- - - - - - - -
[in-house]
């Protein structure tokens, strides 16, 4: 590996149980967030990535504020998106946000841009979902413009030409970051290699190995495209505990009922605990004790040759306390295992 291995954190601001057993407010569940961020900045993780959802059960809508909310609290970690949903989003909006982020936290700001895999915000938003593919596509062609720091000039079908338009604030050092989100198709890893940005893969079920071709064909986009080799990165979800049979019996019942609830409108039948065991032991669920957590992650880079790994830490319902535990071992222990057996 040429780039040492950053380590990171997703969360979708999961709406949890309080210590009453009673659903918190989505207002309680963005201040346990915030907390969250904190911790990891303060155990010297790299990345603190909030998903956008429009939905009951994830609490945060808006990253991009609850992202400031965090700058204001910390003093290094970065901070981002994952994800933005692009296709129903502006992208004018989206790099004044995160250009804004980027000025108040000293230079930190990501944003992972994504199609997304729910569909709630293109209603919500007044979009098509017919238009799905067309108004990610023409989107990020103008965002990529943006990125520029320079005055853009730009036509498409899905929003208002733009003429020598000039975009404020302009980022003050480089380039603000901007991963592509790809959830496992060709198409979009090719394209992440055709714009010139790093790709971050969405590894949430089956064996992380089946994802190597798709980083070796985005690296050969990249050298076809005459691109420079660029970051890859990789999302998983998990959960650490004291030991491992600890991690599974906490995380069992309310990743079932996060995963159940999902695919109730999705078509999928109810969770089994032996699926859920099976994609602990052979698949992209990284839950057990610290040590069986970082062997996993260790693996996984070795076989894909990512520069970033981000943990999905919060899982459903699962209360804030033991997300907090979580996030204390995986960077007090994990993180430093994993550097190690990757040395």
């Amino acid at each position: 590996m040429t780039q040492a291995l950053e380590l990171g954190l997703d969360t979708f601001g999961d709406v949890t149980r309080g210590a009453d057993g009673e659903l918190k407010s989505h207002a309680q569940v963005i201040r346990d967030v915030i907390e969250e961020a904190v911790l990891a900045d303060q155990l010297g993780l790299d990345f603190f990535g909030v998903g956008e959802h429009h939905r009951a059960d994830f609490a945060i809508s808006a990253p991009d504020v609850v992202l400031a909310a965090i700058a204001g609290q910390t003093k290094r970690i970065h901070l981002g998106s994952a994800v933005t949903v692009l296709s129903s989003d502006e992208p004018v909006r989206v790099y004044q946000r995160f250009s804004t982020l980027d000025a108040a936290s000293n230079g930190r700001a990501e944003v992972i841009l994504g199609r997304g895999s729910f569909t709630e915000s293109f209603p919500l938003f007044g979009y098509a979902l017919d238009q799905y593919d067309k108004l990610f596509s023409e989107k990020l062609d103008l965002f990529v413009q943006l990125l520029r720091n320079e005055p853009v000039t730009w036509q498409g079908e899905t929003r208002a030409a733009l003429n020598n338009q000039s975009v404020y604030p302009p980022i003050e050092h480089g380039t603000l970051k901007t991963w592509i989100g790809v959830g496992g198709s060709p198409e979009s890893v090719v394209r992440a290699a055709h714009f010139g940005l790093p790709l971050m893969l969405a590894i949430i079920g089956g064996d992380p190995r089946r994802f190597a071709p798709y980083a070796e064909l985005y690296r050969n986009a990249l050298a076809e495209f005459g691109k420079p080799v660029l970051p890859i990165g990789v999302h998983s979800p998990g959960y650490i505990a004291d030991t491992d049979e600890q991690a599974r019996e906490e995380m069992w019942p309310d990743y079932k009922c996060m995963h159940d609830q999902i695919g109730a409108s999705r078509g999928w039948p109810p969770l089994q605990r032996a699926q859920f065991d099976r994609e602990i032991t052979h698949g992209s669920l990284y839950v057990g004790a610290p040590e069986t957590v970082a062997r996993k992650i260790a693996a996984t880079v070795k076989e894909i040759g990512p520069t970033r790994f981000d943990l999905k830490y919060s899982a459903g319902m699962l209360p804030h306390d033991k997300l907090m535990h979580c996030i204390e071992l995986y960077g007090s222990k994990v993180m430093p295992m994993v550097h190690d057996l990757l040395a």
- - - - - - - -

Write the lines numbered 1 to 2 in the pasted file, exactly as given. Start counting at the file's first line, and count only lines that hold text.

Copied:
[in-house]
């Protein structure tokens, strides 16, 4: 590996149980967030990535504020998106946000841009979902413009030409970051290699190995495209505990009922605990004790040759306390295992 291995954190601001057993407010569940961020900045993780959802059960809508909310609290970690949903989003909006982020936290700001895999915000938003593919596509062609720091000039079908338009604030050092989100198709890893940005893969079920071709064909986009080799990165979800049979019996019942609830409108039948065991032991669920957590992650880079790994830490319902535990071992222990057996 040429780039040492950053380590990171997703969360979708999961709406949890309080210590009453009673659903918190989505207002309680963005201040346990915030907390969250904190911790990891303060155990010297790299990345603190909030998903956008429009939905009951994830609490945060808006990253991009609850992202400031965090700058204001910390003093290094970065901070981002994952994800933005692009296709129903502006992208004018989206790099004044995160250009804004980027000025108040000293230079930190990501944003992972994504199609997304729910569909709630293109209603919500007044979009098509017919238009799905067309108004990610023409989107990020103008965002990529943006990125520029320079005055853009730009036509498409899905929003208002733009003429020598000039975009404020302009980022003050480089380039603000901007991963592509790809959830496992060709198409979009090719394209992440055709714009010139790093790709971050969405590894949430089956064996992380089946994802190597798709980083070796985005690296050969990249050298076809005459691109420079660029970051890859990789999302998983998990959960650490004291030991491992600890991690599974906490995380069992309310990743079932996060995963159940999902695919109730999705078509999928109810969770089994032996699926859920099976994609602990052979698949992209990284839950057990610290040590069986970082062997996993260790693996996984070795076989894909990512520069970033981000943990999905919060899982459903699962209360804030033991997300907090979580996030204390995986960077007090994990993180430093994993550097190690990757040395």